Peel husk back from cleaned corn to use as a handle when cutting kernels from cob. Place top of corn ear into a deep wide bowl to catch the kernels. Using a sharp knife, cut down and away from you, into the bowl. Turn ear and continue cutting until all kernels are cut from cob. Remove husks and place in large dutch oven. Repeat with all cobs. Reserve kernels (you should have 5-6 cups kernels).
Cover cobs with water, and bring to a boil. Boil for 20 minutes, and allow to cool completely.
(Optional step: I was taught to extract as much flavor from my ingedients as possible, but some people will omit this step.) When cobs are cool enough to handle, remove from water. Place one cob end in water and using the BLUNT end of a knife, press down along the length of the cob into the water to release the last bits of corn. Repeat over the whole cob, and repeat for each cob. Pour “broth” into a measuring cup, and add water to measure 8 cups of liquid. Reserve corn broth/water.
To finish soup:
2 TBL. olive oil or butter (use butter if corn is frozen or starchy)
1 small onion, minced
1/2 tsp. dried chervil
1/4 cup mirin or sake
sea salt, to taste
ground white pepper, to taste
1 lb. Kauai (or Kahuku) sweet shrimp, peeled and chopped (optional - reserve 1 tail per serving for garnish)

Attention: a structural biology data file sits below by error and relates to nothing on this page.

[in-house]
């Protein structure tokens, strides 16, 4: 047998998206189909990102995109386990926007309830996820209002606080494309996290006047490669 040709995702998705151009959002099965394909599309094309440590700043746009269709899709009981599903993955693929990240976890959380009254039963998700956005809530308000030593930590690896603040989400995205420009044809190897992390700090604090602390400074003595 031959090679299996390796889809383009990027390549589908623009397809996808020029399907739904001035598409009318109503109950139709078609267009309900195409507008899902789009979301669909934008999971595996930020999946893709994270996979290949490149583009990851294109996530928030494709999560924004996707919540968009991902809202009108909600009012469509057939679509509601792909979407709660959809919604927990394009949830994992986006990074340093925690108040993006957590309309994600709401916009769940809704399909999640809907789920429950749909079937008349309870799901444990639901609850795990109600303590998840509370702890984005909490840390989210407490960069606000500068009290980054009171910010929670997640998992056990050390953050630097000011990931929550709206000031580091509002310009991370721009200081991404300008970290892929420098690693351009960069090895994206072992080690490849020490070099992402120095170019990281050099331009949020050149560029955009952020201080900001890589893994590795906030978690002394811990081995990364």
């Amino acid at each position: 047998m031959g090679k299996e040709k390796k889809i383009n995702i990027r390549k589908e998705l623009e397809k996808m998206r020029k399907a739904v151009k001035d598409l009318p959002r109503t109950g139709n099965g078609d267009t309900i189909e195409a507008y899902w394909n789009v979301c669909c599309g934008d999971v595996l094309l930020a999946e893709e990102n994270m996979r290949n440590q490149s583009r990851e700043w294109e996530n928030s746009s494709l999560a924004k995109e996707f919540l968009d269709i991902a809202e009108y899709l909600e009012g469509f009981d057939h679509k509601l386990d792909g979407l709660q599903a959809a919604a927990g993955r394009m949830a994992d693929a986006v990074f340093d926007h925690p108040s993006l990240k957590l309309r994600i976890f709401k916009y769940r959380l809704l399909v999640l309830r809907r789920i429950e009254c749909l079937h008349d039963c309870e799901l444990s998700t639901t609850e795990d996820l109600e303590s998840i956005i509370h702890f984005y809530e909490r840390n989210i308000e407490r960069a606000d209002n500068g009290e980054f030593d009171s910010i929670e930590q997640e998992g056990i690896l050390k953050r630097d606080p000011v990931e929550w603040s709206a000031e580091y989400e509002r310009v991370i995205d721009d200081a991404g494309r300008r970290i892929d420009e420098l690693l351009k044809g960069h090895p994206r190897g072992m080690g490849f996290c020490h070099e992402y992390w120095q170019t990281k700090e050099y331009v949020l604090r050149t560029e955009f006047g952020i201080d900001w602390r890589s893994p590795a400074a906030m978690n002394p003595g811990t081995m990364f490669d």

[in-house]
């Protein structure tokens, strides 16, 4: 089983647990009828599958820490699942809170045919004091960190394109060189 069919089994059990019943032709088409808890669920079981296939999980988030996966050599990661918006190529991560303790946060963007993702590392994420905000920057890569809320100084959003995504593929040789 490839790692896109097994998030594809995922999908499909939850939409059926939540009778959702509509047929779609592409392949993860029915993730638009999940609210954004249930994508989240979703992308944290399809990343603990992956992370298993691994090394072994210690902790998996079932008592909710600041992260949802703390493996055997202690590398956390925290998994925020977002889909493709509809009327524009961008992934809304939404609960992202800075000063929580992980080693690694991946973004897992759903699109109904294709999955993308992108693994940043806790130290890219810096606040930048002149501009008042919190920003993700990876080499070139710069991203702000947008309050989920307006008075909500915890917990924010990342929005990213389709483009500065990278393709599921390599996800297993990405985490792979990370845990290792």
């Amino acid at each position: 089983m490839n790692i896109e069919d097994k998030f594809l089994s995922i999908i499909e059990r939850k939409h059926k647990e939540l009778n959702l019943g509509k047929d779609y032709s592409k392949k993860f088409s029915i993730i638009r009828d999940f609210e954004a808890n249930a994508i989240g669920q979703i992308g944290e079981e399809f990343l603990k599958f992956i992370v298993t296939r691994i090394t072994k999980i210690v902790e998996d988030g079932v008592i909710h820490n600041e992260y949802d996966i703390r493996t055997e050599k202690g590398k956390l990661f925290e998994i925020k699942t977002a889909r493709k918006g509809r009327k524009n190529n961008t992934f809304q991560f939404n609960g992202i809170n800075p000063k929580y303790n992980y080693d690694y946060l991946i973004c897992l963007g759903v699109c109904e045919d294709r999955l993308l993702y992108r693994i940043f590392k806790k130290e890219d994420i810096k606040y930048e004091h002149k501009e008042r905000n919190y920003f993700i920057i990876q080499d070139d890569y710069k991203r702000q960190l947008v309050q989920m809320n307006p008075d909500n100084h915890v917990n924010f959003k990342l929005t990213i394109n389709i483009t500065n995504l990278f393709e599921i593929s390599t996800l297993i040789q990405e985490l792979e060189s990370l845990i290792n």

sea salad (chopped) or marinated sea asparagus for garnish
Melt butter in dutch oven over medium heat. Add onion and cook until translucent, about 6-7 minutes. Add corn kernels and stir to coat with butter. Cover and cook for another 5-6 minutes. Add chervil, mirin, salt and white pepper, and stir through. Cook together 10 minutes. Remove 1/4 to 1/3 of the kernels (depending on how chunky you want the final soup to be — or leave them all in if you want a smooth soup).
Add corn broth/water, and increase heat to high. Bring to a boil, then simmer for 15 minutes (add reserved shrimp tails to soup in the last 5 minutes, if using, and remove to separate plate to cool before blending soup). Taste and correct seasoning before pureeing.
Use an immersion blender to puree soup. If you have to use a countertop blender, first cool the soup, then puree, and re-heat. HOT FOODS in a covered blender can “explode” from accumulated steam and heat. I don’t recommend using a covered blender for any hot foods or drink.
Return reserved kernels to soup and return to boil. Add chopped shrimp, lower heat to simmer, and cook for 2-3 minues, or until all shrimp turn pink and firm. Ladle into serving bowls, garnish with purchased sea salad and reserved shrimp tails.
Whole fresh bunches of beets are a fleeting treat, so when we saw them recently, they were immediately snapped up. As much as we love beetroot, the greens and stalk stems are wonderful vegetables on their own. Granted, the stems lend more color and crunch than flavor to a meal, but they do readily take on strong flavors and hold them deeply. Usually I simply slice the stems on the diagonal and throw them in the wok, but this summer I’ve been inspired by the ingenious and creative ways that Helen, at Food Storeies, has with vegetables! The woman handles a vegetable peeler with the skilled finesse of a sushi chef. Anyway, I opted to attempt to julienne the stalks, but found them very stringy and fibrous — this is why they are usually cut along the width, to cut the fibers down to edible size. But undaunted, and 45 long minutes later, the stalks were finally “de-veined” and julienned — they made quite a pretty picture with their deep burgundy color. But you can definitely skip this step and do the diagonal slices instead!